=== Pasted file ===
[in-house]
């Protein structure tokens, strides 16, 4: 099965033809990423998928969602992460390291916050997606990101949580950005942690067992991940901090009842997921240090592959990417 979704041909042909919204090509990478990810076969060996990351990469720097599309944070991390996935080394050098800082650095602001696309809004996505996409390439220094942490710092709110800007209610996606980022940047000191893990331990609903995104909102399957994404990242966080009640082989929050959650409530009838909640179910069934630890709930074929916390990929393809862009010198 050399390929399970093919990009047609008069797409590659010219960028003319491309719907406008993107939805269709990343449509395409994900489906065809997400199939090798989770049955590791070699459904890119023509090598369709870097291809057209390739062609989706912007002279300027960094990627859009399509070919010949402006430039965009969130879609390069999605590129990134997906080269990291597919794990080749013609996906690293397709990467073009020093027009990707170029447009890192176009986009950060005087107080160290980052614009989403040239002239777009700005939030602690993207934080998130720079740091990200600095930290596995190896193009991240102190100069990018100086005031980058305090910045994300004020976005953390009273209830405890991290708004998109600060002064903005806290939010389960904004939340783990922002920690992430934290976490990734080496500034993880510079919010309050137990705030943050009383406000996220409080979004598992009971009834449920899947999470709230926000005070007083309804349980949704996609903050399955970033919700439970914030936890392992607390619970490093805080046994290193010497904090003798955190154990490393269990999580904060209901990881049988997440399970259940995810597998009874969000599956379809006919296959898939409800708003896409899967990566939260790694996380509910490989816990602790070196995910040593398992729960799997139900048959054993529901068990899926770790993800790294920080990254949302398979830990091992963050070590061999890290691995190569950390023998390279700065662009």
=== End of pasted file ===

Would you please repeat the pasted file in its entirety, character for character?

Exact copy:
[in-house]
């Protein structure tokens, strides 16, 4: 099965033809990423998928969602992460390291916050997606990101949580950005942690067992991940901090009842997921240090592959990417 979704041909042909919204090509990478990810076969060996990351990469720097599309944070991390996935080394050098800082650095602001696309809004996505996409390439220094942490710092709110800007209610996606980022940047000191893990331990609903995104909102399957994404990242966080009640082989929050959650409530009838909640179910069934630890709930074929916390990929393809862009010198 050399390929399970093919990009047609008069797409590659010219960028003319491309719907406008993107939805269709990343449509395409994900489906065809997400199939090798989770049955590791070699459904890119023509090598369709870097291809057209390739062609989706912007002279300027960094990627859009399509070919010949402006430039965009969130879609390069999605590129990134997906080269990291597919794990080749013609996906690293397709990467073009020093027009990707170029447009890192176009986009950060005087107080160290980052614009989403040239002239777009700005939030602690993207934080998130720079740091990200600095930290596995190896193009991240102190100069990018100086005031980058305090910045994300004020976005953390009273209830405890991290708004998109600060002064903005806290939010389960904004939340783990922002920690992430934290976490990734080496500034993880510079919010309050137990705030943050009383406000996220409080979004598992009971009834449920899947999470709230926000005070007083309804349980949704996609903050399955970033919700439970914030936890392992607390619970490093805080046994290193010497904090003798955190154990490393269990999580904060209901990881049988997440399970259940995810597998009874969000599956379809006919296959898939409800708003896409899967990566939260790694996380509910490989816990602790070196995910040593398992729960799997139900048959054993529901068990899926770790993800790294920080990254949302398979830990091992963050070590061999890290691995190569950390023998390279700065662009």